ethnic dance and music troupes.
The Choice Series features an annual
performance of The Nutcracker by the
Pittsburgh Ballet Theatre. This year,
the Choice Series will be presenting 11
concerts, including performances by
"Pirin" (Bulgarian Folk Ensemble),
the Zagreb Grande Ballet, Pilobolus,
Ballet Folclorico Nacional de Mexico,
and Joffrey II.
Local dance concerts, however, are
not limited to performances presented
by visiting dance companies. Ann Ar-
bor has several dance companies that
maintain seasonal performance
schedules and various small dance
groups that perform at less regular in-
For balletomanes, Ann Arbor has not
one, but two ballet companies to enjoy.
Ann Arbor Civic Ballet focuses on the
classics and serves as a training ground
for young dance students interested in a
performing career.
Founded more than 25 years ago by
local ballet teacher Sylvia Hamer, Ann
Arbor Civic Ballet was the first char=
tered company in Michigan and the six-
th in the United States. The company
usually performs twice a year, presen-
ting mixed programs of classics and
occasional contemporary works
created by both local and guest
A promising newcomer to the Ann
Arbor dance scene is Ann Arbor Ballet
Theatre. Founded in the spring of 1980
by artistic director Carol Scharp, Ann
Arbor Ballet Theatre focuses on
, original works performed with live
music. In its first two seasons, Ann Ar-
bor Ballet Theatre has staged original
versions of Cinderella, A Midsummer

Night's Dream, and Nightingale as well
as premieres of new works such as a
ballet version of Carnival of the
Unusual for local-level companies,
Ann Arbor Ballet Theatre has a strong
male contingent and hence is able to in-
clude much exciting partner work in its
productions. Despite its young age, the
company has already developed a loyal
local following. Indeed, during its 1981-
82 season, Ann Arbor Ballet Theatre
was asked to represent both the
Michigan Theatre and C. S. Mott
Children's Hospital for benefit perfor-
Dance Theatre 2, a "third company
that performs regularly, is a focal point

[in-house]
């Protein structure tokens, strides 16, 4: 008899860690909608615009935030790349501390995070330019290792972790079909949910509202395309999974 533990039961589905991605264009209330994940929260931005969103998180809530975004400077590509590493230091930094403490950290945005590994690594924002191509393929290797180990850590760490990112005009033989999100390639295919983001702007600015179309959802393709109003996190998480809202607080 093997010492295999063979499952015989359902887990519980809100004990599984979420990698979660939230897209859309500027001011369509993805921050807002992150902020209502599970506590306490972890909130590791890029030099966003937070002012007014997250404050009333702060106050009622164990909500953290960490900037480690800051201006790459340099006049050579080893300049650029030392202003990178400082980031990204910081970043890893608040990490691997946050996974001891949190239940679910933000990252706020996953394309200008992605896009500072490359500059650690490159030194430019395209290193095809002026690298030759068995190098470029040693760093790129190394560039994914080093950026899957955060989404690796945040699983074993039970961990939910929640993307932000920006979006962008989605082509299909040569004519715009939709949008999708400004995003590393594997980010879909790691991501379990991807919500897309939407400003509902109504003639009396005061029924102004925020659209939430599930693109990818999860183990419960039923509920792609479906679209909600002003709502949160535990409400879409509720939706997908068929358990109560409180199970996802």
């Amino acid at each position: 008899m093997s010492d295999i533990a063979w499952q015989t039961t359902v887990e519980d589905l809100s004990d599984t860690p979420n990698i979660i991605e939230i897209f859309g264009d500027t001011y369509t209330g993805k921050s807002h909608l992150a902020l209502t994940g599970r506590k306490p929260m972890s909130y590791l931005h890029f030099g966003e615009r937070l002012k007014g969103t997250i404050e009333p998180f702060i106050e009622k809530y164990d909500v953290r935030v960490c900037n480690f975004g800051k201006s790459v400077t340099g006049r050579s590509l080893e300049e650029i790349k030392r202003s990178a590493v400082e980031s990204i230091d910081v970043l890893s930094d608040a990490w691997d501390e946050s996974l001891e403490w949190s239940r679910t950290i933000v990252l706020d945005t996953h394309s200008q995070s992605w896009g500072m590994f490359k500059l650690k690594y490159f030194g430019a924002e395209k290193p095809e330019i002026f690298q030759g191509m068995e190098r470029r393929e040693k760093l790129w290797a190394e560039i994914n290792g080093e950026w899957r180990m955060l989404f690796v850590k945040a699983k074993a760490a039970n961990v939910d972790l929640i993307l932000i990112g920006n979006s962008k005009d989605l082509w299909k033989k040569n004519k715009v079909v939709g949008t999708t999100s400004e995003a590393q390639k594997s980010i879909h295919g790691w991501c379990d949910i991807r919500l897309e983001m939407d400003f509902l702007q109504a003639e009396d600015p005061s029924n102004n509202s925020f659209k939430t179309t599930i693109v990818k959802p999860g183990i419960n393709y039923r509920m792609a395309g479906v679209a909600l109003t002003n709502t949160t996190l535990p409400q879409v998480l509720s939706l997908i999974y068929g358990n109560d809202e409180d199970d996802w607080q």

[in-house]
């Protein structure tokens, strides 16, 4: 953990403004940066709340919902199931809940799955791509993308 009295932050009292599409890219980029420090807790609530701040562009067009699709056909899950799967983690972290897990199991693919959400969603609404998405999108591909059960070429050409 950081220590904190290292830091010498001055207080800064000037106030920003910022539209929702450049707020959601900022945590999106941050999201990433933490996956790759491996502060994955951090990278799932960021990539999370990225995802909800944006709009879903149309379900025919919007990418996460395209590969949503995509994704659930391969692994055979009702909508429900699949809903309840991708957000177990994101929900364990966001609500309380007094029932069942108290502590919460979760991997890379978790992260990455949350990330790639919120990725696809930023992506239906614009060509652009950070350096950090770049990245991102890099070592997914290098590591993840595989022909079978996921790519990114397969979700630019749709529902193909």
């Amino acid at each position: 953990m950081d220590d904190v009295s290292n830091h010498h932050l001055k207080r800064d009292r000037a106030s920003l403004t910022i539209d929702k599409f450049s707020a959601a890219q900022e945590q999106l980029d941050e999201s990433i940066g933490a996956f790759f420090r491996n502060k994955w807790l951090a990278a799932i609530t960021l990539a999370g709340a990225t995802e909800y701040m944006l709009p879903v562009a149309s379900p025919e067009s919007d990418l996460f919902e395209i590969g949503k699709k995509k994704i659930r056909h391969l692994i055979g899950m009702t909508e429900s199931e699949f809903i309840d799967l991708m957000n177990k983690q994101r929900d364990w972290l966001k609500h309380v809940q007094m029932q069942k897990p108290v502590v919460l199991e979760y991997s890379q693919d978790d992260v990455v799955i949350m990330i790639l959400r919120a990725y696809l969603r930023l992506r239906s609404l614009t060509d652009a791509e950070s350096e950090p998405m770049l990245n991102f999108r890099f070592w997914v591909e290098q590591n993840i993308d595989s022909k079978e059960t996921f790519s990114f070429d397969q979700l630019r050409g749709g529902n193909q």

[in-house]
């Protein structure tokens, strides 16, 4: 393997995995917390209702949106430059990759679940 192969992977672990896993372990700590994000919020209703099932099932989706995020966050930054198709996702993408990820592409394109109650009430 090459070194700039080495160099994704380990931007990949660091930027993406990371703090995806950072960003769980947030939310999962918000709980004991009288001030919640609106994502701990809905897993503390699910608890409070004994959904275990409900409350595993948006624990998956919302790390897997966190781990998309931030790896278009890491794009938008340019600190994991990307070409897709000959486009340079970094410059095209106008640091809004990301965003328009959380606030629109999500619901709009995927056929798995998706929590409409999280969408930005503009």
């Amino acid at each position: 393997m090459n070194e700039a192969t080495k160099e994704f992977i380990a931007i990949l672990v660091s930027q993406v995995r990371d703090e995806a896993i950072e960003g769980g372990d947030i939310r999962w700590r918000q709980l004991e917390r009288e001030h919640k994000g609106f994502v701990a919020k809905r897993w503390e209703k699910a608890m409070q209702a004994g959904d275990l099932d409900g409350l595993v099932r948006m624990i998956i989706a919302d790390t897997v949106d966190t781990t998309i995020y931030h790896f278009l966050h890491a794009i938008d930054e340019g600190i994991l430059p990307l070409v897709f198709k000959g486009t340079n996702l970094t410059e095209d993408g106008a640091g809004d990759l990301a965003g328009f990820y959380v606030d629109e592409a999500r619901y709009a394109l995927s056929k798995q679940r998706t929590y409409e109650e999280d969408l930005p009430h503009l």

for modern dance in Ann Arbor.
Established by local dance teachers
Kathleen Smith and Christopher Wat-
son, Dance Theatre 2 is a professional
modern dance company in residence at
Dance Theatre Studio.
Competing for attention with these
companies is Troupe Ta'Amullat
(Reflections), a nationally noted Danse
Orientale company. Along with com-
panies located in New York City and
San Francisco, Troupe Ta'Amullat is
one of the nation's only regularly per-
forming Danse Orientale troupes.
Troupe Ta'Amullat presents centuries-
old folk dances as well as original
choreography using Near Eastern dan-
* cestyles.
Although it does not constitute a dan-
ce company, the University's dance
department also sponsors frequent
modern dance concerts by its faculty
and students. Dance department
faculty members give performances
every academic year-generally one
concert a semester by individual
faculty members. In addition, every
semester there is one concert at Power
Center that showcases the
choreography of all dance department
faculty members.
Dance department students give
regular performances as well. During
the 1982-83 academic year, they will
present a variety of senior concerts,
young choreographers concerts, and
thesis concerts as well as one
choreographic production and design
In addition to the dance department's
productions, the University also spon-
sors Impact Dance, a jazz dance com-
pany under the auspices of the Univer-
sity Activities Center. Founded in 1980
as an outlet for non-dance majors who

are seriously interested in dance, Im-
pact Dance presents original
choreography by its members. The
company now has 23 members who
dance in its concerts and participate in
weekly workshops at the Michigan
Union. An annual spring concert is
presented by Impact Dance at Lydia
Mendelssohn Theatre in the Michigan